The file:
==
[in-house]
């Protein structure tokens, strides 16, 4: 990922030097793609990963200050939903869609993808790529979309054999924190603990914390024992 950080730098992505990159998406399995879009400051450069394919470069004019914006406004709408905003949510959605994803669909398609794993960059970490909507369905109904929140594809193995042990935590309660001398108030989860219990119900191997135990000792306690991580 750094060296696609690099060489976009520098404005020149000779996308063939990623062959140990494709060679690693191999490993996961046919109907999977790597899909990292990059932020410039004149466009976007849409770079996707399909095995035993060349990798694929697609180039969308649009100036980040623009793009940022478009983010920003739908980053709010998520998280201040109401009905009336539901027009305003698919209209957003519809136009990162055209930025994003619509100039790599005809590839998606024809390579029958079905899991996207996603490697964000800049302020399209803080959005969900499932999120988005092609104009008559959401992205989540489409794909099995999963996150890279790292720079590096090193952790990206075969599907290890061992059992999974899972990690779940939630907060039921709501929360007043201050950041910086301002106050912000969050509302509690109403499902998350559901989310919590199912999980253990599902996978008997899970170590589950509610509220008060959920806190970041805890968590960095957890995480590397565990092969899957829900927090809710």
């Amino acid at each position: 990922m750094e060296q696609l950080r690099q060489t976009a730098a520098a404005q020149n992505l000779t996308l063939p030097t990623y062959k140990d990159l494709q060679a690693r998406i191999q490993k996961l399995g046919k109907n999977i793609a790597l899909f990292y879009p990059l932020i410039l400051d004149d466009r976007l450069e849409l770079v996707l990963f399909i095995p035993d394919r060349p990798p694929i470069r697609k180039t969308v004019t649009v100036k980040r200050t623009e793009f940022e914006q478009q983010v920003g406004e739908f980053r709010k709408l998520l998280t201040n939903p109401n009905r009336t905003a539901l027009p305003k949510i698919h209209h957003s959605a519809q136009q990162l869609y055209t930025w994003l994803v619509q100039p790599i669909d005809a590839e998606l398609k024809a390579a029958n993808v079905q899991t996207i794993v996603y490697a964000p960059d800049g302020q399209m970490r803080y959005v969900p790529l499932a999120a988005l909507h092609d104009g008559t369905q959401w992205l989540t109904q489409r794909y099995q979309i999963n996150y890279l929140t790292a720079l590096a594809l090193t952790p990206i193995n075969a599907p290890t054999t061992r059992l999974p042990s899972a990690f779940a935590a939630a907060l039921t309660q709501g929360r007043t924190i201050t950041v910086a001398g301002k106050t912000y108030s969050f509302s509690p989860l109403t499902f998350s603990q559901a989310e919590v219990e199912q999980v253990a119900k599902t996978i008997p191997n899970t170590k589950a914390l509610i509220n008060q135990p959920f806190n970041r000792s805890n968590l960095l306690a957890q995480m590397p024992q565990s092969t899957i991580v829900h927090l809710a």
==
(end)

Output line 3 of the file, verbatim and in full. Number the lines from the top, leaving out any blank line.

């Amino acid at each position: 990922m750094e060296q696609l950080r690099q060489t976009a730098a520098a404005q020149n992505l000779t996308l063939p030097t990623y062959k140990d990159l494709q060679a690693r998406i191999q490993k996961l399995g046919k109907n999977i793609a790597l899909f990292y879009p990059l932020i410039l400051d004149d466009r976007l450069e849409l770079v996707l990963f399909i095995p035993d394919r060349p990798p694929i470069r697609k180039t969308v004019t649009v100036k980040r200050t623009e793009f940022e914006q478009q983010v920003g406004e739908f980053r709010k709408l998520l998280t201040n939903p109401n009905r009336t905003a539901l027009p305003k949510i698919h209209h957003s959605a519809q136009q990162l869609y055209t930025w994003l994803v619509q100039p790599i669909d005809a590839e998606l398609k024809a390579a029958n993808v079905q899991t996207i794993v996603y490697a964000p960059d800049g302020q399209m970490r803080y959005v969900p790529l499932a999120a988005l909507h092609d104009g008559t369905q959401w992205l989540t109904q489409r794909y099995q979309i999963n996150y890279l929140t790292a720079l590096a594809l090193t952790p990206i193995n075969a599907p290890t054999t061992r059992l999974p042990s899972a990690f779940a935590a939630a907060l039921t309660q709501g929360r007043t924190i201050t950041v910086a001398g301002k106050t912000y108030s969050f509302s509690p989860l109403t499902f998350s603990q559901a989310e919590v219990e199912q999980v253990a119900k599902t996978i008997p191997n899970t170590k589950a914390l509610i509220n008060q135990p959920f806190n970041r000792s805890n968590l960095l306690a957890q995480m590397p024992q565990s092969t899957i991580v829900h927090l809710a």